Editor’s Note: Baby Girl, the pygmy goat featured here, died Friday morning after struggling with some health issues. However, her owners, Barney and Becky Mincey, asked if we would go ahead and run the story we had written for publication in today’s Mount Airy News, which tells her story. That article appears here, as written prior to her death.
She may not be the pet one would normally expect to see riding in the front seat of a car, walking down Main Street, or with her own Facebook page, but Baby Girl thinks she is human — not a goat.
Born as the runt of triplet pygmy goats, Baby Girl has been a miracle survivor since she was young.
“We owned her mom,” said Barney Mincey, who with his wife, Becky, are Baby Girl’s “parents.” “(Baby Girl) was born April 4. She was a runt and about the size of a model horse. We had no idea if she’d make it.”
At 28 days old, Mincey and his wife found Baby Girl lying face down crying and her older sister, who was pregnant, was hitting her with her horns.
A trip to the veterinarian in Hillsville, Va., because the office in Mount Airy was booked up, found her systems shutting down. “They said for us not to get our hopes up,” said Becky.
When the Minceys talked to the vet later that night, they learned Baby Girl was doing much better. “We started bottle-feeding her, and she never knew she was a goat since,” said Becky.
“She thought Becky was her mama,” said Barney with a laugh. He told the story of a trip to Pilot Mountain, and when Becky left them to go to the restroom, Baby Girl cried “Mama, Mama.”
“I would go to feed the horses and tell her I’d be right back, and she’d say ‘no, no,’” he said.
Baby Girl, known on Facebook as BG Mincey, is house-potty trained just like a dog would be, and the Minceys taught her to mind her manners using a spray bottle of water. “A little boy at a rodeo who was 3 told us he was potty-trained, too, after we told his sister about Baby Girl being potty-trained,” said Barney.
She frequents Main Street in downtown Mount Airy, where she’s the center of attention, as well as the outdoor eating space at local restaurants like Arby’s, Mile High Burger in Hillsville, and Fancy Gap Deli near the Blue Ridge Parkway.
“She likes the attention, and seeing the little kids smile,” said Becky of Baby Girl’s trips to town. But, Barney said, she doesn’t like being smothered with hugs, just being petted and looked at.
And it isn’t hard to spot Baby Girl as she is always dressed fashionably complete with bows on her horns that match her outfits.
“I heard one little boy tell his mom, ‘She’s the prettiest goat in the whole world,’” Becky said.
Baby Girl’s favorite snack is vanilla wafers, according to her “parents,” but she also likes potato chips, kettle corn and peanut butter cookies.
This has been a rough week for Baby Girl, though. She became sick at the beginning of the week, and the vets thought she had meningeal worms, which come from deer, since there were some in the yard of the beach house the Minceys stayed at during a recent trip to Emerald Isle. But after more research, Baby Girl ended up in surgery Tuesday because vets think her feed grain may have made her sick.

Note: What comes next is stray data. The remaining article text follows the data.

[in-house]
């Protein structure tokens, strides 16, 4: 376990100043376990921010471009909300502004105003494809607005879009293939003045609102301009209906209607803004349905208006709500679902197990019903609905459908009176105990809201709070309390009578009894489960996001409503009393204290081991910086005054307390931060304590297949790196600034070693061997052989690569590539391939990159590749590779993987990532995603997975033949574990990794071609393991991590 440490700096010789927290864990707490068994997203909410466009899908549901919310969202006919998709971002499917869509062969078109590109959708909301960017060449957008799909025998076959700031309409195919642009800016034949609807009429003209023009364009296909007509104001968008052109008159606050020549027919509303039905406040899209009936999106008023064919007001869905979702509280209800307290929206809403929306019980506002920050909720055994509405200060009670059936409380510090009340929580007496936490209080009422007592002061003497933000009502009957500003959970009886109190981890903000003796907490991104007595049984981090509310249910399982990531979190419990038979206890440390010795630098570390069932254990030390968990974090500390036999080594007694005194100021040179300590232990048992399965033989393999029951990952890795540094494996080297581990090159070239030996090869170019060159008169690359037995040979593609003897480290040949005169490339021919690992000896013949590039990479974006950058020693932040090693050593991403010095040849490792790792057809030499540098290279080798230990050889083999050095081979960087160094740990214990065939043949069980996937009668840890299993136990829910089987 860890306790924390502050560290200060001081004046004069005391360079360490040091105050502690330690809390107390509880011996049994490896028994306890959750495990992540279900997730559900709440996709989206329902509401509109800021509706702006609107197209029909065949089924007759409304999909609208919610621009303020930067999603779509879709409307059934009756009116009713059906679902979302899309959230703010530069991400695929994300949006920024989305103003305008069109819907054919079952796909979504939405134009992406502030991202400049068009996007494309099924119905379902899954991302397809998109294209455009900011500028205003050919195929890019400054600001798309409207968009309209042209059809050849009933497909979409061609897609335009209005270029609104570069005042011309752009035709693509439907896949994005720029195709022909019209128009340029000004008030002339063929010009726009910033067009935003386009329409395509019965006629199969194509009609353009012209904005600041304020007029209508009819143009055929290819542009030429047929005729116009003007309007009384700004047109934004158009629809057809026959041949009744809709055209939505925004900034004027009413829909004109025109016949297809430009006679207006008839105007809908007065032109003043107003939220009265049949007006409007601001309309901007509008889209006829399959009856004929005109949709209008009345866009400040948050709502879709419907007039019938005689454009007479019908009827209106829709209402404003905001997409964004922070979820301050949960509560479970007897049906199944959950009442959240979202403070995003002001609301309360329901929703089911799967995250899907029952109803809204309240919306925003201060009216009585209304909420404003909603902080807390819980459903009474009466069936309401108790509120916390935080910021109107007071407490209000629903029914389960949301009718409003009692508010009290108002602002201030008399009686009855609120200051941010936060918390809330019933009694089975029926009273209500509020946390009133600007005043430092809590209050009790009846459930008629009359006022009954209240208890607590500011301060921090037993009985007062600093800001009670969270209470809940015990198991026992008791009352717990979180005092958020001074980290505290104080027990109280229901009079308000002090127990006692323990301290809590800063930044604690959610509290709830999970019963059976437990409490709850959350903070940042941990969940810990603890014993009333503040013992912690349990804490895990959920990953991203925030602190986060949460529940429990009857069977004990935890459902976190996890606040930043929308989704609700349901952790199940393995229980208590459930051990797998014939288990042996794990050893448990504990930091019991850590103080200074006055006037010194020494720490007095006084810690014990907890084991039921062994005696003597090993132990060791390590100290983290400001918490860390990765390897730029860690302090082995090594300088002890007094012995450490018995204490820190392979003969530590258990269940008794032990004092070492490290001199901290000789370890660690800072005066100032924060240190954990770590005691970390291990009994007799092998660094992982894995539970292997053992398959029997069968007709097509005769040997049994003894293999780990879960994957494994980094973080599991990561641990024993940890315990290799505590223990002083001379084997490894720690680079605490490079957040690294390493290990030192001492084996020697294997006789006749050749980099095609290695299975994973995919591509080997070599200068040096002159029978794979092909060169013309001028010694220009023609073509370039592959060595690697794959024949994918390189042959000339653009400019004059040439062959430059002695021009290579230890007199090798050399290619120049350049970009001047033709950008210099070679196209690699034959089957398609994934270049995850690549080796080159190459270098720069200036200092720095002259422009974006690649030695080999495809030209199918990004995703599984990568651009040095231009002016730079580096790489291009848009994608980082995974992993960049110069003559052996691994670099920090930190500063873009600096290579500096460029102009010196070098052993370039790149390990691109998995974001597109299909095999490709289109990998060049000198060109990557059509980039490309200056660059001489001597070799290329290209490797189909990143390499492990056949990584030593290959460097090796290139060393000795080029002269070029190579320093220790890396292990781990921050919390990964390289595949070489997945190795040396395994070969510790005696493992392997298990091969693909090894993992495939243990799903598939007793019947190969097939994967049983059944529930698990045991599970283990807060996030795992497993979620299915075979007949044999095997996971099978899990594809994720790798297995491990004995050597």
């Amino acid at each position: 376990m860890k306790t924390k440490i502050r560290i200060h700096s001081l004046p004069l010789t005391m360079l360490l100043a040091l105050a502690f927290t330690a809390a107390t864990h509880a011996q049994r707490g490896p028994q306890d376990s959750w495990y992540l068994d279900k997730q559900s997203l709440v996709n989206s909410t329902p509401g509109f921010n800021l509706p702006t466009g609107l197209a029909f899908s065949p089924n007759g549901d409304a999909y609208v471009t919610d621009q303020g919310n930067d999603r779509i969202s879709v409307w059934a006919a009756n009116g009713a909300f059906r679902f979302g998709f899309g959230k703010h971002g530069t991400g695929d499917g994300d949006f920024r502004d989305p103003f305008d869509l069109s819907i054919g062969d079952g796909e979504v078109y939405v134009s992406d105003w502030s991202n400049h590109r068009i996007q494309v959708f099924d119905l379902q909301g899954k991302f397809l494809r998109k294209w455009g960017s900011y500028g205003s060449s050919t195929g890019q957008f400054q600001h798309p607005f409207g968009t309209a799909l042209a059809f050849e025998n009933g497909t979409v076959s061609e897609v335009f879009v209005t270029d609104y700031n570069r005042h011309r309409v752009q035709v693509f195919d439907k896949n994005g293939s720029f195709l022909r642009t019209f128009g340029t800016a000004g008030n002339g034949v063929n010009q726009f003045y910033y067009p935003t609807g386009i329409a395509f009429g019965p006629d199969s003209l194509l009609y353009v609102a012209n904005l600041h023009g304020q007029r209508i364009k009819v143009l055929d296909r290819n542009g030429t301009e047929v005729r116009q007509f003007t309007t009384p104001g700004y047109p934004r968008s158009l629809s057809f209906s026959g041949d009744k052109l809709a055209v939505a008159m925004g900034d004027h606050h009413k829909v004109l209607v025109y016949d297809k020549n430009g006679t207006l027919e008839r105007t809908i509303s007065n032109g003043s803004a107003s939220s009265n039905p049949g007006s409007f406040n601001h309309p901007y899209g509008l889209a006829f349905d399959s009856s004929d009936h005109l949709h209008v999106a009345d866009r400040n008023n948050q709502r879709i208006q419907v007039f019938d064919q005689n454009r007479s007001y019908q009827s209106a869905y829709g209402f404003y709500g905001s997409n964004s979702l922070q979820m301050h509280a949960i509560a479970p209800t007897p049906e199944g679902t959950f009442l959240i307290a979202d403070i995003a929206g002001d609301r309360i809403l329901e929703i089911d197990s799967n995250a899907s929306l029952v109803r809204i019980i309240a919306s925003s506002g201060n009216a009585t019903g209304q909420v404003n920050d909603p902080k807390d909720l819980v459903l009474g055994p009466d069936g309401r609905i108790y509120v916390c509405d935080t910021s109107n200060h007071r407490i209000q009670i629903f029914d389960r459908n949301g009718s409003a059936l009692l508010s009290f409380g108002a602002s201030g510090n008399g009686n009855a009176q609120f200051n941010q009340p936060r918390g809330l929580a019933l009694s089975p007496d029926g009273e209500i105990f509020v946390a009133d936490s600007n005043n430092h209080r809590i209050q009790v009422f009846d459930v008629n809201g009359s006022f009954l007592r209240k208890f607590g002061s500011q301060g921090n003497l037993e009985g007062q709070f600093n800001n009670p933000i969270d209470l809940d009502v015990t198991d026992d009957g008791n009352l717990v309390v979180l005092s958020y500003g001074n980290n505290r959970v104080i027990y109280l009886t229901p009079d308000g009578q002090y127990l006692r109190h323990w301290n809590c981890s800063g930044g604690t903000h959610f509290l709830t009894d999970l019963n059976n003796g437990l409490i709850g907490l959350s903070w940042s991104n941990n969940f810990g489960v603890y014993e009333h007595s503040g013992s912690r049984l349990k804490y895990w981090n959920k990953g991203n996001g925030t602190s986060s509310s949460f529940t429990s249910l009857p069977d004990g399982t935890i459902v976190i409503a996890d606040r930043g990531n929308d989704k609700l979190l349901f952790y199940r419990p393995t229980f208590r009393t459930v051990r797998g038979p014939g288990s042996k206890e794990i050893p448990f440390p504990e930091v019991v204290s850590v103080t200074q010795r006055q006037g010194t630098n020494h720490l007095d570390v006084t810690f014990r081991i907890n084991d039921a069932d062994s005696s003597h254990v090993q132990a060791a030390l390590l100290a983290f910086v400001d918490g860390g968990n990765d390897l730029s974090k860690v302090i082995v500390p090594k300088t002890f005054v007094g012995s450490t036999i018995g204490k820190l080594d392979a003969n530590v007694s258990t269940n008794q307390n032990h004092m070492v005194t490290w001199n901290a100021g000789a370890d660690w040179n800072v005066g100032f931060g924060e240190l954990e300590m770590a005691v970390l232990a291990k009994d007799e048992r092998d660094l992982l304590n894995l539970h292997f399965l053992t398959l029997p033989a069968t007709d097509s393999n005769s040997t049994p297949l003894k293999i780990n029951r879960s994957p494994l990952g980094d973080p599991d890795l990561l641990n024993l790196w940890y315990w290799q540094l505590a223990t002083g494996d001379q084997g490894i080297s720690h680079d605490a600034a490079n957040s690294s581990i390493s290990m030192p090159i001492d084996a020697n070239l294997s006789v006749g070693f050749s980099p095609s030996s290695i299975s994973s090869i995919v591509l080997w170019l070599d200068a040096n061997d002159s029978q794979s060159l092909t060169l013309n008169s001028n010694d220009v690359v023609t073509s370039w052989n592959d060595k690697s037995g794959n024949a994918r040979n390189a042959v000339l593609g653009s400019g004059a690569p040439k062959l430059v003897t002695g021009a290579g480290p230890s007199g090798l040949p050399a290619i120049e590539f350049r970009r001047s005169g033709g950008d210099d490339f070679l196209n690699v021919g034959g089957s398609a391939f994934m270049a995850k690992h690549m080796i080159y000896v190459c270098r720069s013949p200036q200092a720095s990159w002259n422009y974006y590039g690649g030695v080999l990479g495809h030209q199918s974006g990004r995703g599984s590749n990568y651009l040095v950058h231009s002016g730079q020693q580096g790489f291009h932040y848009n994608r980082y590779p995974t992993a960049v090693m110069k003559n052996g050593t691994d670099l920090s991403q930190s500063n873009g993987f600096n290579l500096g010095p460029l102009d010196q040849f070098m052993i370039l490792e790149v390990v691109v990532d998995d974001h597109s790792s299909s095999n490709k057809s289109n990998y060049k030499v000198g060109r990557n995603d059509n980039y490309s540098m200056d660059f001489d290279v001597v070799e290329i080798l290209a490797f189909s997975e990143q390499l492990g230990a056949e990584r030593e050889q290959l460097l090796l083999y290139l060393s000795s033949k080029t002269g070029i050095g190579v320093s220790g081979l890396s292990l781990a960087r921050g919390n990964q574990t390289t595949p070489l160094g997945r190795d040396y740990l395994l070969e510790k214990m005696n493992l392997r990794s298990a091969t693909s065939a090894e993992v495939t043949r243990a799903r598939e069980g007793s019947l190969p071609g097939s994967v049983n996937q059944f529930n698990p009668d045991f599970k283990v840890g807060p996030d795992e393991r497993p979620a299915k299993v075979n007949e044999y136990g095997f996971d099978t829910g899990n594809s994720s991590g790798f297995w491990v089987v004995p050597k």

But while things were looking gloomy early on, the Minceys are happy to recall all the joy Baby Girl has brought into their lives.
“It is so much easier than taking care of a dog, ” said Becky of having a pet goat. “Pygmy goats are great pets. I never knew they were affectionate and have their own personalities, they are trainable and easier to clean up after.”
Barney said one of Baby Girl’s favorite places to visit is running up and down the wall at the intersection of North Main and Virginia streets near the Mount Airy Museum of Regional History.
“I’ve had lots of people ask if she swallows dynamite,” said Becky, referring to the episode of “The Andy Griffith Show” in which a billy goat named Jimmy apparently eats a stick of dynamite. “We said, ‘No, but she’s Jimmy’s great-great-great-great-granddaughter,’ and they’d say, ‘Really?’ And I’d say no, not really.”
On a recent trip to Emerald Isle, Baby Girl, wearing a life jacket, went boogie boarding and loved playing in the water, the Minceys said.
“She got noticed by the Emerald Isle NC Community Facebook page,” Becky said, noting there is a picture of Baby Girl on the site.
“She loves to socialize, and she has horn bows for all her matching outfits,” she said. “She’s all about being fashionable.”
In addition to outfits traditionally designed for dogs, Baby Girl wears children’s T-shirts — one reads “I love Mayberry,” and another says, “Don’t Mess with the Kid.”
“The paparazzi are always after her,” said Becky, adding that people are always wanting to have their picture taken with her and posting them on Facebook. “They take her pictures everywhere we go.”
Barney said Baby Girl’s fur is much softer than one would think, and Becky said that may be because she isn’t out in the elements like other goats are.
“She’s so affectionate. Her favorite position is snuggling with her nose in my neck like you are burping a baby,” Becky said.
One wouldn’t know the Minceys are new to the goat world. They got their first one, Elwood, a buck, in December 2011. Then they bought some females who were already pregnant, and that’s where Baby Girl came from.
“We are going to try to breed them once they’re big enough,” Barney said of the kids they’ve had.
They have six goats now, including Baby Girl, at Appy Daze Ranch in Lowgap, where they call home.
As for Baby Girl, who goes out and visits the other goats but always returns home with Becky and Barney, “she’s just such a sweet little thing,” said Becky.
Wendy Byerly Wood is the associate editor of The Mount Airy News. She can be reached at email@example.com or at 719-1923.